After enabling Azure Search on cloud databases, Microsoft is now turning its attention to unstructured data.
Due to customer demand, Microsoft released a preview version of its Search indexer for Azure Blob Storage, the company’s cloud-based unstructured data storage service, Eugene Shvets, a Microsoft Azure Search senior software engineer announced on Feb. 9. “Our indexers for Azure SQL Database and DocumentDB have been a hit with customers, and many of them have asked us to build similar magic for Azure Blob Storage.”
The indexer is intended to spare customers the challenges of extracting text from “blobs,” added Shvets. “Formats like PDF and DOC/XLS are binary and difficult to parse; content type detection and metadata extraction can be non-trivial tasks. Good tools exist, but integrating them into an indexing workflow still takes considerable effort and saddles customers with a bunch of code and infrastructure to maintain,” he stated.
Azure Search blob indexer can extract text and metadata from PDF files, along with several Office document file formats (DOCX/DOC, XLSX/XLS, PPTX/PPT and MSG). The indexer also works on HTML, XML, ZIP, EML and, of course, plain text files. Instructions on setting up blob indexing are available in this company blog post.
For administrators seeking more information about their Azure virtual machines (VMs), Microsoft also announced a new Log Analytics capability this week. “Log Analytics (OMS) brings the power of Microsoft’s new cloud-based management solution, Operations Management Suite [OMS], right into the Azure portal allowing you to provision a brand new OMS workspace, link workspaces to Azure subscriptions, and on-board Azure VMs directly to the OMS service,” blogged Anurag Gupta, a Microsoft Open Source Technology Center program manager.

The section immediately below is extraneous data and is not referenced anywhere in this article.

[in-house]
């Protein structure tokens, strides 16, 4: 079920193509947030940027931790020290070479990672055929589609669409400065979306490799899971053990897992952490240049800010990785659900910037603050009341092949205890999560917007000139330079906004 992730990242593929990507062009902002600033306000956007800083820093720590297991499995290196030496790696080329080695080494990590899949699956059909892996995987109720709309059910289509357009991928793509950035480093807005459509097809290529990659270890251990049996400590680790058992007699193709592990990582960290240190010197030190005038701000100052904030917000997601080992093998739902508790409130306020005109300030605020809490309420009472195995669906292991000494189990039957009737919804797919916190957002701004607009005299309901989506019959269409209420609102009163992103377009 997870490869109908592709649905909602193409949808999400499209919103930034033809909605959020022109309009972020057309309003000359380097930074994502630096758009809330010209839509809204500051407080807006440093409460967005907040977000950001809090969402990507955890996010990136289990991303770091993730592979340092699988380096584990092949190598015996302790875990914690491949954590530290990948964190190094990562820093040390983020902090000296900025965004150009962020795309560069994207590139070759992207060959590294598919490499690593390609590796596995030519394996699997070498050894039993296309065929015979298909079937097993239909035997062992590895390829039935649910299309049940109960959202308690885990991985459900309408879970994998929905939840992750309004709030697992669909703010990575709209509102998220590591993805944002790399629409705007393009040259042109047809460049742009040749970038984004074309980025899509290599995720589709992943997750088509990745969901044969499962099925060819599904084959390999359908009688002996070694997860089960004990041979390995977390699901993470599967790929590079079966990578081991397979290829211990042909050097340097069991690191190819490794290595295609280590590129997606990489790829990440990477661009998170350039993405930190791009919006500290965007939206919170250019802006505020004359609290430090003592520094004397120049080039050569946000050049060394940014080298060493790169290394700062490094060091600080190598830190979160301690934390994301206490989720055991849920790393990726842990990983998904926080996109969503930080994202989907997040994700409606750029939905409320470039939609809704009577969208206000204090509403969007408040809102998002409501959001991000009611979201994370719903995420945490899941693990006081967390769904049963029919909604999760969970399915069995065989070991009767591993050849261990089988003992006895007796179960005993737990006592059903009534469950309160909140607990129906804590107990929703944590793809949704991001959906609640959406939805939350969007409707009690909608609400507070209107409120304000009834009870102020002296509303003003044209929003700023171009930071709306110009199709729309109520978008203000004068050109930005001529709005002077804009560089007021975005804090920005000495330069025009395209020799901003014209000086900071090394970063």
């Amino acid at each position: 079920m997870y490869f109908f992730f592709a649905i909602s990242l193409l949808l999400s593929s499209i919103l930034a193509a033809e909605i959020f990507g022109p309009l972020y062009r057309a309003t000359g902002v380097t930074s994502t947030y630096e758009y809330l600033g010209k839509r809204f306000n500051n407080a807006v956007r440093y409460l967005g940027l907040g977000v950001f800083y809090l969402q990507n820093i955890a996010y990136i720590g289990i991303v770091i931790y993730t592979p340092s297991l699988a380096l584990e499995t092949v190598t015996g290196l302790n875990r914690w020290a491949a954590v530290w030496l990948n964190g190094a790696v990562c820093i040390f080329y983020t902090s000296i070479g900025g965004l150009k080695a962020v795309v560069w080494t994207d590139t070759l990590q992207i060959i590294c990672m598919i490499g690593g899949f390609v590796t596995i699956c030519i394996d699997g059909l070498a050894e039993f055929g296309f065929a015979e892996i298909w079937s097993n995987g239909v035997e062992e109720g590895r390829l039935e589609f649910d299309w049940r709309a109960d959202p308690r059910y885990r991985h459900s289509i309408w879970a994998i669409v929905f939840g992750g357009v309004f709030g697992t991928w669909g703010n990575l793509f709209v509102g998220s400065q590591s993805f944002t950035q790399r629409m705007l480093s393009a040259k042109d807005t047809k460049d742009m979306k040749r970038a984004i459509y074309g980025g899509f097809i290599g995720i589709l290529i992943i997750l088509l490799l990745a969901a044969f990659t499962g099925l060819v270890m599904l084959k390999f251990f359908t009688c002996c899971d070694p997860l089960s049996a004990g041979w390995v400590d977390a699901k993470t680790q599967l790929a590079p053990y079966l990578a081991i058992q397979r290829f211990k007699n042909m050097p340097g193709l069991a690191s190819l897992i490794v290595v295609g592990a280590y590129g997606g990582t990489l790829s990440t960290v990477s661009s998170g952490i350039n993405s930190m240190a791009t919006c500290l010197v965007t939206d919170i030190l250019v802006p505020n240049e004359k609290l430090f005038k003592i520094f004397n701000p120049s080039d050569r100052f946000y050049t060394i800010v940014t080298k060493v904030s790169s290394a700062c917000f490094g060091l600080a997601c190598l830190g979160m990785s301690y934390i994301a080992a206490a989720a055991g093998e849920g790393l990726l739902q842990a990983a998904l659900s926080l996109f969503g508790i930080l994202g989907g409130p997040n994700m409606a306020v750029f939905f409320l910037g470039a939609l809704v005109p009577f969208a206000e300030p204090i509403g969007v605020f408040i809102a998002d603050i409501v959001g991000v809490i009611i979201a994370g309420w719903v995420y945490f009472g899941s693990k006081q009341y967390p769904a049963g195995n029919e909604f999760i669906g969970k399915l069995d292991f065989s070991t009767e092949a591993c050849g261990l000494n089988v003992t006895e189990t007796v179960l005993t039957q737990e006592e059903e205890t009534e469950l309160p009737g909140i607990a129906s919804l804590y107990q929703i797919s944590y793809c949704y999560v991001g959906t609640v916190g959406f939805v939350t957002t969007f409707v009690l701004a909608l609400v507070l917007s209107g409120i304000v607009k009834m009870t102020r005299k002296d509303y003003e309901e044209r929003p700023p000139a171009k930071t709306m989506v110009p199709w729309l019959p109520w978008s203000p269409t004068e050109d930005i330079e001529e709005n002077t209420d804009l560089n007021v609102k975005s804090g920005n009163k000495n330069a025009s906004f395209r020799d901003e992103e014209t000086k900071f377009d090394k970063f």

Microsoft also issued two new Azure Resource Manager (ARM) templates, Gupta said. “These templates allow you to quickly deploy a brand-new Windows or Linux VM that instantly on-boards to the OMS service.”
“There are a number of documentation articles and code samples on pushing data from devices you control to Azure and for analyzing in combination with other streaming or static data,” said Spyros Sakellariadis, principal program manager at Microsoft Azure Machine Learning, in a Feb. 11 announcement. “What’s not as well documented is how to pull data from a public Website you don’t control, then push that data into an Azure Event Hub,” Microsoft’s telemetry-ingestion service.
“A recent article and code sample I produced with Dinar Gainitdinov shows how building a simple application with a few lines of C#, does this,” continued Sakellariadis. A modified version of the code combines “real-time motor vehicle data with maintenance records in Microsoft Dynamics and another version to analyze how traffic in the Seattle region was affected by the weather,” he said.